Best Practices to Reduce Cancer Disparities Among LGBTI Populations

LISA SCHULMEISTER, RN, MN, APRN-BC, FAAN
Thursday, October 05, 2017
Talk about this article with nurses and others in the oncology community in the General Discussions Oncology Nursing News discussion group.
In April 2017, the American Society of Clinical Oncology released a position statement, Strategies for Reducing Cancer Health Disparities Among Sexual and Gender Minority Populations, with the goal of educating healthcare providers about challenges faced by LGBTI individuals with cancer.1 

The acronym LGBTI refers to individuals who identify as lesbian, gay, bisexual, transgender, and/or intersex, and this usage is intended to be inclusive of the full range of gender identities and sexual orientations that are not cisgender or heterosexual.

The statement, which was reviewed by the Gay and Lesbian Medical Association, identifies 5 broad areas that must be addressed: patient education and support, workforce development and diversity, quality improvement strategies, policy solutions, and research strategies.

Specific strategies include increased patient access to culturally competent support services, expanded cancer prevention education for LGBTI individuals, policies prohibiting discrimination, adequate insurance coverage to meet the needs of LGBTI individuals affected by cancer, inclusion of LGBTI status as a required data element in cancer registries and clinical trials, and an increased focus on LGBTI populations in cancer research.

At the core of improving care for patients who identify as LGBTI is supporting them and creating a safe environment for them to discuss crucial yet sensitive health information. Increasing provider sensitivity and workforce diversity is fundamental to improving patient education and support.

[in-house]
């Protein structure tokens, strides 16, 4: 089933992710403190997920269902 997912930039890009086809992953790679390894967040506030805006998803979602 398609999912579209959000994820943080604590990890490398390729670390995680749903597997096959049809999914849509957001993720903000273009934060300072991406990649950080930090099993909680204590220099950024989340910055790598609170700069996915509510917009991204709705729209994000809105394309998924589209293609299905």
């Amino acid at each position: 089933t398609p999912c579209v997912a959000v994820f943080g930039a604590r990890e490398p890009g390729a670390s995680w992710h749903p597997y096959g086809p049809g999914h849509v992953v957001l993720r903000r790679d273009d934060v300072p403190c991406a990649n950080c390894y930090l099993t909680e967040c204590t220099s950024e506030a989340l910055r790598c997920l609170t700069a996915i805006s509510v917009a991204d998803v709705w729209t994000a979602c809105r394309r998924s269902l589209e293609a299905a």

Reference
1. Griggs J, Maingi S, Blinder V, et al. American Society of Clinical Oncology position statement: Strategies for reducing cancer health disparities among sexual and gender minority populations. J Clin Oncol. 2017;35:2203-8. 

Talk about this article with nurses and others in the oncology community in the General Discussions Oncology Nursing News discussion group.
Lisa Schulmeister, MN, RN, ACNS-BC, FAAN
 
Blog Info
Lisa Schulmeister, MN, RN, ACNS-BC, FAAN is an oncology nursing consultant and editor-in-chief of Oncology Nursing News.
Author Bio
Lisa Schulmeister, MN, RN, ACNS-BC, FAAN, is the Editor-in-Chief for OncLive Nursing. She is an oncology nursing consultant and adjunct assistant professor of nursing at Louisiana State Health Sciences Center in New Orleans, LA. She provides continuing nursing education to nurses across the Unites States, is active in several professional nursing organizations, and is intrigued by the many ways nurses use technology to communicate.
 
 
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